ful, humorous appeal in Floyd's answer, "But don't you see, Stewart, when a fellow has only one parlor trick, he's got to look out that he does n't get tired of it?"
Little by little Stewart was able to depose Floyd from the mental eminence on which he had at first joyously placed him; he was never willing to let any one occupy such a position long. He became able to view him with the complacency which a clever person extends to a friend who is pleasant but indisputably dull.
The opening of the college term approached. Stewart and Floyd went one day to Cambridge to engage rooms. Floyd was of little importance in the search; he was easily satisfied. If Stewart pointed out to him that here there would be no morning sun, or that the wall-paper was cold and cheerless, or that the bedrooms were too small, or that steam heat was an abomination and they must have an open fire, Floyd assented, but he did not care. With his simple tastes, he was indifferent to luxuries; with plenty of money at his command, he could spend as much or as little as the persons about him and be happy if only he liked them. So the choice of the room and afterwards the furnishing of it were dictated by Stewart. It was in a private house; this was before the era of the great new dormitories, with their marble corridors, oak wainscoting and ceilings, porcelain bath-tubs, swimming-tanks, and tennis-courts; when these institutions came to pass, Stewart sighed and felt that he had been born too soon. But considering the time in which he lived, the room of his choice was highly desirable. There was a bay window, with a maple-tree just outside; there were two bedrooms (Floyd insisted that Stewart should take the one with the sun), and there was a bath-room up only one flight.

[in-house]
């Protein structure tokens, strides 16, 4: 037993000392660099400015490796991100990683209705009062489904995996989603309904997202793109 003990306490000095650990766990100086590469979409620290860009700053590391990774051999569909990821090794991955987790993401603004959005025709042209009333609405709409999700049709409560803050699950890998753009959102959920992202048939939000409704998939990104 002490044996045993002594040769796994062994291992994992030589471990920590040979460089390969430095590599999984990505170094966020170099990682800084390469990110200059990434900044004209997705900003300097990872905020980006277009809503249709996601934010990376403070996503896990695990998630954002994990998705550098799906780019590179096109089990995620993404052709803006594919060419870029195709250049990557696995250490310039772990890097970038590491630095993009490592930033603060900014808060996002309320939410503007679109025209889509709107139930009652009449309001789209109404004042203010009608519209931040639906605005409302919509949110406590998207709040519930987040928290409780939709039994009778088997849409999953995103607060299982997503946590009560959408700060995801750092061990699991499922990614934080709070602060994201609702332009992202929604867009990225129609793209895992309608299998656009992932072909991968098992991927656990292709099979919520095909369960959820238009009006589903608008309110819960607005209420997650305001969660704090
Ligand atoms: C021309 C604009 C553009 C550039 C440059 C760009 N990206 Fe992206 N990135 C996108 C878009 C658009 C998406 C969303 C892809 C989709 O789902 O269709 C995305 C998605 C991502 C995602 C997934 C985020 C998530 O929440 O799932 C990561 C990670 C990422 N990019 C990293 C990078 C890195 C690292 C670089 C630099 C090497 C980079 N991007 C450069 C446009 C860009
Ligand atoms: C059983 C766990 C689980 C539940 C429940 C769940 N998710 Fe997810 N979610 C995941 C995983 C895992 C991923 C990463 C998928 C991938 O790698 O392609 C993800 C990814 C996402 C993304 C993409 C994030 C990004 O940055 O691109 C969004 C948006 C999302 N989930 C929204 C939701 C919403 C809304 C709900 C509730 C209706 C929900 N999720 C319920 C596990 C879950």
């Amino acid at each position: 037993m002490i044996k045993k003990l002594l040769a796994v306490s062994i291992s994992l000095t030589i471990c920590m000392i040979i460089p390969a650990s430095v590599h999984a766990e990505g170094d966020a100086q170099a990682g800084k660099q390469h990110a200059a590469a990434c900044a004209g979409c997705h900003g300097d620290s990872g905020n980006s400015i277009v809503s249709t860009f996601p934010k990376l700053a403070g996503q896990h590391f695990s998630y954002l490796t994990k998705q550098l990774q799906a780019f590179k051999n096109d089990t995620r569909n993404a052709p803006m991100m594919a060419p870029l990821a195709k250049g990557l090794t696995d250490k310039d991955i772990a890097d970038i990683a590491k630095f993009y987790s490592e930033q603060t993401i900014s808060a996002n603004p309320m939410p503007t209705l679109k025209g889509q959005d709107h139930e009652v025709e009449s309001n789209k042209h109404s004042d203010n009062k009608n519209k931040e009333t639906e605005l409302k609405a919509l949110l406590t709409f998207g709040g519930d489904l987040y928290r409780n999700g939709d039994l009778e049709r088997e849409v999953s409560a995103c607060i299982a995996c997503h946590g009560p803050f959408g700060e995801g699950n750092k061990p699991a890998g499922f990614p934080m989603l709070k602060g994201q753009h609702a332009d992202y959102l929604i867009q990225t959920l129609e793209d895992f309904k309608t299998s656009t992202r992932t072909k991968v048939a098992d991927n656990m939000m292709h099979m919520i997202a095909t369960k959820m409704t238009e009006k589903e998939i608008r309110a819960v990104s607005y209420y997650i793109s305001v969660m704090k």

The doors and mantel were painted an execrable light brown,—so Stewart said,—and their color was transformed to a dark green. "I should scream if I had to live with that wall-paper," said Stewart; and he spent a day, leading Floyd from one shop to another, Floyd